"Make that with Grey Goose vodka," Sir Robert instructed. He turned to me. "Of course the French make the best vodka."
"Of course," I agreed, as though I knew all about such things.
Waiters hovered around us. Starched white napkins were swathed over our laps; menus were flourished; canapés — or amuses bouches as Sir Robert called them — appeared. A bottle of water arrived. I read the label. It was French. It seemed Sir Robert was a Francophile — French restaurant, French vodka, French water. All he needed was a French woman.
I watched, astonished, as he demolished his amuse bouche in one bite, then signaled for more.
"Wild mushroom tart," he told me, satisfied. "It beats those blasted pea pods with canned crabmeat in bottled curry sauce they were serving at that party. It's always the same at those dos — cheap white wine and somebody's sister who wants to get into catering rustling up a few dud eats. Christ, you could get food poisoning from that stuff. I'll bet there'll be a fair few being sick tonight! Serve 'em right," he added, unfolding his menu and studying its contents. "Never here, though," he added. "I've been coming to this place for twenty years. Can't fault 'em, lass, so choose whatever you want."
As if in answer my stomach growled loudly. I shot Sir Robert a wary glance from under my lashes, hoping he hadn't heard. I'd had a bowl of cereal for breakfast and that was twelve hours ago. Had I not met him I'd have been heading home — if my dingy bed-sitter in Bayswater could be called such — to a second bowl for dinner.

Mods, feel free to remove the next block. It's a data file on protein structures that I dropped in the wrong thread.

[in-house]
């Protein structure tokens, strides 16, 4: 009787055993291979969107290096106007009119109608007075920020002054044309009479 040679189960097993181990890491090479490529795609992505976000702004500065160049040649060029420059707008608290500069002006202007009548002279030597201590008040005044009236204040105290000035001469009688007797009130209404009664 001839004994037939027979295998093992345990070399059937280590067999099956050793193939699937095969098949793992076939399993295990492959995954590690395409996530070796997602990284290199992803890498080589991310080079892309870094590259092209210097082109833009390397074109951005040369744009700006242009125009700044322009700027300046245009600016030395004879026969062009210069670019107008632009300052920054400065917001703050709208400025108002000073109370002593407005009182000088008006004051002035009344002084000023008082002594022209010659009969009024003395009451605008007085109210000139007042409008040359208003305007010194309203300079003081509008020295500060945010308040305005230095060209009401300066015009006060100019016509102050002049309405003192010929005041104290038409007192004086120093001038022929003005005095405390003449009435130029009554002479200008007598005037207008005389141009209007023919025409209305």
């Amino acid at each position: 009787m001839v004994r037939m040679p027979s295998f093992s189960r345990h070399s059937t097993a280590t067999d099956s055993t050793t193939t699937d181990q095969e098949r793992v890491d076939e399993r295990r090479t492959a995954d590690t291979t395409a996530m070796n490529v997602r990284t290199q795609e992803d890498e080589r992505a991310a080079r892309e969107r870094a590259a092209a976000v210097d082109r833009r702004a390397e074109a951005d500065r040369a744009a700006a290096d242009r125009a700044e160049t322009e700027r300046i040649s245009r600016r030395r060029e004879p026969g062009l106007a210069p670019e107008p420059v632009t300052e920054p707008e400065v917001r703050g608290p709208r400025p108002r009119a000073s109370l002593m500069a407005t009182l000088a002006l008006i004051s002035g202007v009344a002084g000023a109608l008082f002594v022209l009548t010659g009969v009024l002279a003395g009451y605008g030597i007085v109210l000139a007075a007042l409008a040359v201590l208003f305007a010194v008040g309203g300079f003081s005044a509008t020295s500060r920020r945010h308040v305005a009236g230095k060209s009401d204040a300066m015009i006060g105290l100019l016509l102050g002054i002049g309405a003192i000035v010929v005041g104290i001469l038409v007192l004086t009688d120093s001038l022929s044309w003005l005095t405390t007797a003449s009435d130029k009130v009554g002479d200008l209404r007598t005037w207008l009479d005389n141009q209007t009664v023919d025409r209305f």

I was experiencing real poverty for the first time in my life and it was not fun. But when my husband ran out on me for another woman taking with him all the assets of our ten-year marriage, poverty suddenly stared me in the face. A lawyer, he had cleverly maneuvered our home and small investments into his own name, leaving me alone with the granite countertops and the fancy showerheads and a For Sale sign on a house that no longer belonged to me. Plus the memory of a cute blond twenty-year-old sitting next to him in "our" car as he drove away for the last time.
Which was why I'd come to London. Run away is more like the truth. I'd thought that distance would lessen the bad memories but so far my theory was not working. The pain of the past loomed as large as the poverty in my manless future.
The waiter was reciting the specials but Sir Robert waved him down. "This lass is hungry," he said throwing me a keen glance. "She'll have the lobster bisque to start and then your French chicken, roasted with veg. And bring plenty of bread and butter."
"The poulet de Bresse, of course, sir." The waiter wrote it down, seemingly unmoved by the fact that Sir Robert had arbitrarily ordered for me. Actually, so was I. Right then roast chicken sounded like some kind of heaven.